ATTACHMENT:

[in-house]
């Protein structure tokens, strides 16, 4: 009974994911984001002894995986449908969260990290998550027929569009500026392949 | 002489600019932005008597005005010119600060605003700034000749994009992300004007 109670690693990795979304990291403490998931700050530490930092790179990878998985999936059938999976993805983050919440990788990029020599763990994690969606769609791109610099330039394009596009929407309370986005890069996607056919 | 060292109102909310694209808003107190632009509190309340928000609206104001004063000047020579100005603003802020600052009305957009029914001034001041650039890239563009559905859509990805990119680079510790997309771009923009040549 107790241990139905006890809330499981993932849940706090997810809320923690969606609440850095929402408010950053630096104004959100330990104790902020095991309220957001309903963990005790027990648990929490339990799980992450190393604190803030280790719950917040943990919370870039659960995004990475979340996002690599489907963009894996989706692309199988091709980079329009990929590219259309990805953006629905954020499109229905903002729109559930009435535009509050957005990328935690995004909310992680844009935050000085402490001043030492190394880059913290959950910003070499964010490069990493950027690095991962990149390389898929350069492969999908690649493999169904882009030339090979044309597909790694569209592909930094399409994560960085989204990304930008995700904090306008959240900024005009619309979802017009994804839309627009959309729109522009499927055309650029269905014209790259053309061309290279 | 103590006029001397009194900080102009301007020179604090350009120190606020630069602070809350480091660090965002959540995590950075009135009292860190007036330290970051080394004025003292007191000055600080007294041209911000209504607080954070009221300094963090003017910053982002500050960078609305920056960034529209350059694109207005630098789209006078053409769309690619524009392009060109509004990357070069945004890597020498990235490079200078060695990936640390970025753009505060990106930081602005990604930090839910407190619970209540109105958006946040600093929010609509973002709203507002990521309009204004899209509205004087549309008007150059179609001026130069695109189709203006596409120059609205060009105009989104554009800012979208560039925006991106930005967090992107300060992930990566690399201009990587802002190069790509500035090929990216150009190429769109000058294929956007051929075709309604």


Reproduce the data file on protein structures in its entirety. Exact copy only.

[in-house]
């Protein structure tokens, strides 16, 4: 009974994911984001002894995986449908969260990290998550027929569009500026392949 | 002489600019932005008597005005010119600060605003700034000749994009992300004007 109670690693990795979304990291403490998931700050530490930092790179990878998985999936059938999976993805983050919440990788990029020599763990994690969606769609791109610099330039394009596009929407309370986005890069996607056919 | 060292109102909310694209808003107190632009509190309340928000609206104001004063000047020579100005603003802020600052009305957009029914001034001041650039890239563009559905859509990805990119680079510790997309771009923009040549 107790241990139905006890809330499981993932849940706090997810809320923690969606609440850095929402408010950053630096104004959100330990104790902020095991309220957001309903963990005790027990648990929490339990799980992450190393604190803030280790719950917040943990919370870039659960995004990475979340996002690599489907963009894996989706692309199988091709980079329009990929590219259309990805953006629905954020499109229905903002729109559930009435535009509050957005990328935690995004909310992680844009935050000085402490001043030492190394880059913290959950910003070499964010490069990493950027690095991962990149390389898929350069492969999908690649493999169904882009030339090979044309597909790694569209592909930094399409994560960085989204990304930008995700904090306008959240900024005009619309979802017009994804839309627009959309729109522009499927055309650029269905014209790259053309061309290279 | 103590006029001397009194900080102009301007020179604090350009120190606020630069602070809350480091660090965002959540995590950075009135009292860190007036330290970051080394004025003292007191000055600080007294041209911000209504607080954070009221300094963090003017910053982002500050960078609305920056960034529209350059694109207005630098789209006078053409769309690619524009392009060109509004990357070069945004890597020498990235490079200078060695990936640390970025753009505060990106930081602005990604930090839910407190619970209540109105958006946040600093929010609509973002709203507002990521309009204004899209509205004087549309008007150059179609001026130069695109189709203006596409120059609205060009105009989104554009800012979208560039925006991106930005967090992107300060992930990566690399201009990587802002190069790509500035090929990216150009190429769109000058294929956007051929075709309604």